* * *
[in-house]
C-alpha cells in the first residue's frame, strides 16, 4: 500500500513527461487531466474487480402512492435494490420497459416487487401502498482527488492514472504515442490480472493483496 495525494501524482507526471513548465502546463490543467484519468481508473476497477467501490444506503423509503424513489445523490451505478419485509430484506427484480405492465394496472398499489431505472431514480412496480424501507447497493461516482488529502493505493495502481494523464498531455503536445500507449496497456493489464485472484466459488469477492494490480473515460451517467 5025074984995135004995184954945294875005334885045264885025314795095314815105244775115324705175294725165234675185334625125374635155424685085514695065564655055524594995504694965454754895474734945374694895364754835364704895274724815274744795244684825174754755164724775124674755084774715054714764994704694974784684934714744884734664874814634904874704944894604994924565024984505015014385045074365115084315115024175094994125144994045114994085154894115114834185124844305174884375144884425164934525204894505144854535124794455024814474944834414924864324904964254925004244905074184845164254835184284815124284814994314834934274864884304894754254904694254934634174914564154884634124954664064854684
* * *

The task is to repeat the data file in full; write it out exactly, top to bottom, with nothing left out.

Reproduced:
[in-house]
C-alpha cells in the first residue's frame, strides 16, 4: 500500500513527461487531466474487480402512492435494490420497459416487487401502498482527488492514472504515442490480472493483496 495525494501524482507526471513548465502546463490543467484519468481508473476497477467501490444506503423509503424513489445523490451505478419485509430484506427484480405492465394496472398499489431505472431514480412496480424501507447497493461516482488529502493505493495502481494523464498531455503536445500507449496497456493489464485472484466459488469477492494490480473515460451517467 5025074984995135004995184954945294875005334885045264885025314795095314815105244775115324705175294725165234675185334625125374635155424685085514695065564655055524594995504694965454754895474734945374694895364754835364704895274724815274744795244684825174754755164724775124674755084774715054714764994704694974784684934714744884734664874814634904874704944894604994924565024984505015014385045074365115084315115024175094994125144994045114994085154894115114834185124844305174884375144884425164934525204894505144854535124794455024814474944834414924864324904964254925004244905074184845164254835184284815124284814994314834934274864884304894754254904694254934634174914564154884634124954664064854684